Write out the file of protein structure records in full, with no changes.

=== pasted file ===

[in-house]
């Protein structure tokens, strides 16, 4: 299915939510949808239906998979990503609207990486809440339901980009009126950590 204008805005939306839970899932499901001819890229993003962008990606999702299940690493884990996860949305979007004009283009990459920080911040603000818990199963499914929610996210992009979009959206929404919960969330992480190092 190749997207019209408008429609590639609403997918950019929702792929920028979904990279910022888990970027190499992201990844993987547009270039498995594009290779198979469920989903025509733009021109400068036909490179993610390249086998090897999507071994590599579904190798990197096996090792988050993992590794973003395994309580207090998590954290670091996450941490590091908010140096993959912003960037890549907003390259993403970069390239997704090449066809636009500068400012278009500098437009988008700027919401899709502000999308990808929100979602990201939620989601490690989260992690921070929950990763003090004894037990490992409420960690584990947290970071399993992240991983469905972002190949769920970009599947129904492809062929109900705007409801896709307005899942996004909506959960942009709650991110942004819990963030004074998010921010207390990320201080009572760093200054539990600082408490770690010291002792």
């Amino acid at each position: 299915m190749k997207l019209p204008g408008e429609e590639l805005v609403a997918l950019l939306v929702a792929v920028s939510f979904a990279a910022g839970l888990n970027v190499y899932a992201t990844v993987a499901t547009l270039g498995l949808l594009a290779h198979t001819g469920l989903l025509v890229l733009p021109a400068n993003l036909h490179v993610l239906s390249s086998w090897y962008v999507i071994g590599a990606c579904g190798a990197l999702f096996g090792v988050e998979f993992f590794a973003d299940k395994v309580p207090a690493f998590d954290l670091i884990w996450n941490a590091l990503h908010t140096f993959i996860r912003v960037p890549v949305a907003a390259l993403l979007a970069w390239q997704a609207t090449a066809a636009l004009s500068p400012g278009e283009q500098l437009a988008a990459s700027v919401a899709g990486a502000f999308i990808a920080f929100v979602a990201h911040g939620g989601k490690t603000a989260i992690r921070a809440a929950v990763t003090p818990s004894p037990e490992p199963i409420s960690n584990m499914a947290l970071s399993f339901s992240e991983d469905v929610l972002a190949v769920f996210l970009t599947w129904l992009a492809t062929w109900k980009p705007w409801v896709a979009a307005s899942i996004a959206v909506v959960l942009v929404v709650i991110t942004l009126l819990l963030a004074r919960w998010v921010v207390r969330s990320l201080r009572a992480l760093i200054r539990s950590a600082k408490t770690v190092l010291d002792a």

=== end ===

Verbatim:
[in-house]
């Protein structure tokens, strides 16, 4: 299915939510949808239906998979990503609207990486809440339901980009009126950590 204008805005939306839970899932499901001819890229993003962008990606999702299940690493884990996860949305979007004009283009990459920080911040603000818990199963499914929610996210992009979009959206929404919960969330992480190092 190749997207019209408008429609590639609403997918950019929702792929920028979904990279910022888990970027190499992201990844993987547009270039498995594009290779198979469920989903025509733009021109400068036909490179993610390249086998090897999507071994590599579904190798990197096996090792988050993992590794973003395994309580207090998590954290670091996450941490590091908010140096993959912003960037890549907003390259993403970069390239997704090449066809636009500068400012278009500098437009988008700027919401899709502000999308990808929100979602990201939620989601490690989260992690921070929950990763003090004894037990490992409420960690584990947290970071399993992240991983469905972002190949769920970009599947129904492809062929109900705007409801896709307005899942996004909506959960942009709650991110942004819990963030004074998010921010207390990320201080009572760093200054539990600082408490770690010291002792």
């Amino acid at each position: 299915m190749k997207l019209p204008g408008e429609e590639l805005v609403a997918l950019l939306v929702a792929v920028s939510f979904a990279a910022g839970l888990n970027v190499y899932a992201t990844v993987a499901t547009l270039g498995l949808l594009a290779h198979t001819g469920l989903l025509v890229l733009p021109a400068n993003l036909h490179v993610l239906s390249s086998w090897y962008v999507i071994g590599a990606c579904g190798a990197l999702f096996g090792v988050e998979f993992f590794a973003d299940k395994v309580p207090a690493f998590d954290l670091i884990w996450n941490a590091l990503h908010t140096f993959i996860r912003v960037p890549v949305a907003a390259l993403l979007a970069w390239q997704a609207t090449a066809a636009l004009s500068p400012g278009e283009q500098l437009a988008a990459s700027v919401a899709g990486a502000f999308i990808a920080f929100v979602a990201h911040g939620g989601k490690t603000a989260i992690r921070a809440a929950v990763t003090p818990s004894p037990e490992p199963i409420s960690n584990m499914a947290l970071s399993f339901s992240e991983d469905v929610l972002a190949v769920f996210l970009t599947w129904l992009a492809t062929w109900k980009p705007w409801v896709a979009a307005s899942i996004a959206v909506v959960l942009v929404v709650i991110t942004l009126l819990l963030a004074r919960w998010v921010v207390r969330s990320l201080r009572a992480l760093i200054r539990s950590a600082k408490t770690v190092l010291d002792a």